Ravens' McAlister learns to play a teaching role

Fourth-year cornerback masters secondary lessons

September 02, 2002|By Paul McMullen | Paul McMullen,SUN STAFF

Chris McAlister is a veteran by default.

The cornerback is three months past his 25th birthday. He's entering his fourth season in the NFL, but he has seen it all compared with the youngsters who will join him in the Ravens' secondary, where everyone else gets his inaugural start Sunday at the Carolina Panthers.

"It's hard for me to look at myself as an older guy," McAlister said. "I'm going into my fourth year. I've still got a lot to learn, myself, and I can only teach the guys what I know."

McAlister has packed plenty of experiences into his three seasons and 44 straight starts. Four games into his rookie year - after he was the 10th overall selection in the 1999 draft - McAlister beat out Duane Starks for a starting job. In year two, McAlister won a Super Bowl ring. Last season, he tried to make do when dinks dented the armor of what had been a record-setting defense.

His focus and performance have approached All-Pro level - games where quarterbacks declined to test one of the more physical corners in the league. McAlister has also slipped off the tightrope that all cornerbacks walk. He won't forget Dec. 16, when the Pittsburgh Steelers' Kordell Stewart and Plaxico Burress picked on him.

Sometimes thrill and agony have come in the same 60 minutes. The New York Jets' Vinny Testaverde burned the Ravens for 481 yards passing in the 2000 regular-season finale, but McAlister got 98 of them back with an interception and speedy return for a touchdown, one of his 10 career picks.

"The Super Bowl, that whole season was a learning experience for me," McAlister said. "To come off that year and go back out again and reach the second game of the playoffs [in the 2001 season], all those games amount to a lot of crunch-time experience. When you're out there in the heat of the battle and it really counts ... you can't make the kind of adjustments I've made on a club that isn't winning games."

He grew up on defenses that were some of the stingiest ever statistically. Now, McAlister must make the transition from gifted role player with a considerable comfort zone to leader of a group where everyone else is learning on the job.

"Chris was the kid, has always been since he's been here," coach Brian Billick said. "He'll be the first to tell you that. Now, he's kind of the old man, and all of a sudden, your demeanor, the way you handle yourself, changes a little bit. I've seen that in Chris. He needs to expand on it even more. He has to understand that he's the big brother now, the father of that group. He needs to take the responsibility of being the top guy."

At the other corner, Gary Baxter and Alvin Porter are second-year players who saw most of their 2001 duty on special teams. The starting safeties have been rookies Ed Reed and Will Demps, whose dislocated elbow will put third-year man Anthony Mitchell into the regular rotation.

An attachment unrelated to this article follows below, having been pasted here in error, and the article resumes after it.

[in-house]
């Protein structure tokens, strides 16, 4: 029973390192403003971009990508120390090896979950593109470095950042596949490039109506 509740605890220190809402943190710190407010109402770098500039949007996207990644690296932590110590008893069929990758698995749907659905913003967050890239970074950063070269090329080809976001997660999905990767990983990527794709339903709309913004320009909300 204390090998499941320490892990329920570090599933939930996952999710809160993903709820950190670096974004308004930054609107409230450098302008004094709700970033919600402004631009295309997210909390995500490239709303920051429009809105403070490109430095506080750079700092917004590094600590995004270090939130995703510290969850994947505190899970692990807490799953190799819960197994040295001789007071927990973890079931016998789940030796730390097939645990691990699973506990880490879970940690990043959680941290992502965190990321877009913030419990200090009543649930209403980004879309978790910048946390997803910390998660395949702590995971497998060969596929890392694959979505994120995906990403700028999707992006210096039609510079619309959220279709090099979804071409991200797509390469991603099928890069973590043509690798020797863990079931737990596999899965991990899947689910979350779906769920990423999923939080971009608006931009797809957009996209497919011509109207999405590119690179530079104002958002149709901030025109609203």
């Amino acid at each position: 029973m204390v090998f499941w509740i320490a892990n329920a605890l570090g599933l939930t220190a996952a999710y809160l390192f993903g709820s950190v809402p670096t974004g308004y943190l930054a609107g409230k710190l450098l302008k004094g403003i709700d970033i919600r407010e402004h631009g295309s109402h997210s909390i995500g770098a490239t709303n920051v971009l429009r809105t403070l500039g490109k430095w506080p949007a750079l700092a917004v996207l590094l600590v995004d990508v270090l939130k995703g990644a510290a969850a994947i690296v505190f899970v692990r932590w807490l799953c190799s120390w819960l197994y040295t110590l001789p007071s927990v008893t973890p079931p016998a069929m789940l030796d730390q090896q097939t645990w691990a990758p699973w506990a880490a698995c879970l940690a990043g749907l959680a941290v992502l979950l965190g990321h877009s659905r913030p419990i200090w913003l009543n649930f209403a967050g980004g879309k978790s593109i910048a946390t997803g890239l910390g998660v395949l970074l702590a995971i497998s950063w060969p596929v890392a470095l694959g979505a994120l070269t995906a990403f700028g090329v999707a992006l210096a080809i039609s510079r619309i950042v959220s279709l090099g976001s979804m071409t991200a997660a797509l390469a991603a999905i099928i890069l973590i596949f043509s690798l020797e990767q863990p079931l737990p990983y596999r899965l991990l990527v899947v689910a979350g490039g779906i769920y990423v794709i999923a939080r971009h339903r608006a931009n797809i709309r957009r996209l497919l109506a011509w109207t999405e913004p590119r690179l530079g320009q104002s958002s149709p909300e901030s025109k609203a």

How did secondary coach Donnie Henderson get into this salary-cap predicament?

Starks moved on to Arizona. Corey Harris signed with the Detroit Lions, and the other safety, Rod Woodson, joined the Oakland Raiders. It is the latter's example that McAlister must emulate, a part he's familiar with. McAlister, 6 feet 1, 206 pounds, came out of Arizona with a safety's build and a reputation for hitting like one. Woodson spent most of his career at cornerback, and McAlister will miss his counsel.

"Playing with a guy like Rod, who taught me the ins and outs of being a corner, I think I gained a lot more than I would have if I had been on some other ballclub or been taught by someone who's not as established," McAlister said. "My perspective has done a 180. I give advice when I can. If I see something, or if a player asks me something, I can tell him all I know about that situation."

Have any teammates sought him out?

"Not really," McAlister said. "I'm young, too. They recognize that, but they also see that I've been here and that I'm established. I haven't had anyone come up to me. What I'll do is let them know what I'm going to do in a situation. I'm taking on the responsibility of letting them know what I'm going to do, like Rod would tell me."

The run to Super Bowl XXXV included several bold predictions by McAlister. It wasn't braggadocio, as the Ravens backed them up, but a recurring theme of Billick's has been for McAlister to let his play do the talking.

"I think I need to be me," McAlister said. "Whatever that is, that's what I'm going to display. I can't be something that I'm not. If it's my nature to talk ... it's hard for me to shut it off and not say anything."

McAlister is in the final year of his contract. He has never played on a losing team and said he isn't preparing the secondary for life on the wrong side of .500.

"I really don't do that," McAlister said. "I try to let them know we're accustomed to winning around here and that we don't have a losing attitude. Losing is very unacceptable. That's not something we practice."

Next for Ravens Opponent:Carolina Panthers in season opener for both teams

Site:Ericsson Stadium, Charlotte, N.C.

When:Sunday, 1 p.m.

TV/Radio:Ch. 13/WJFK (1300 AM), WQSR (102.7 FM)

Line:Ravens by 2

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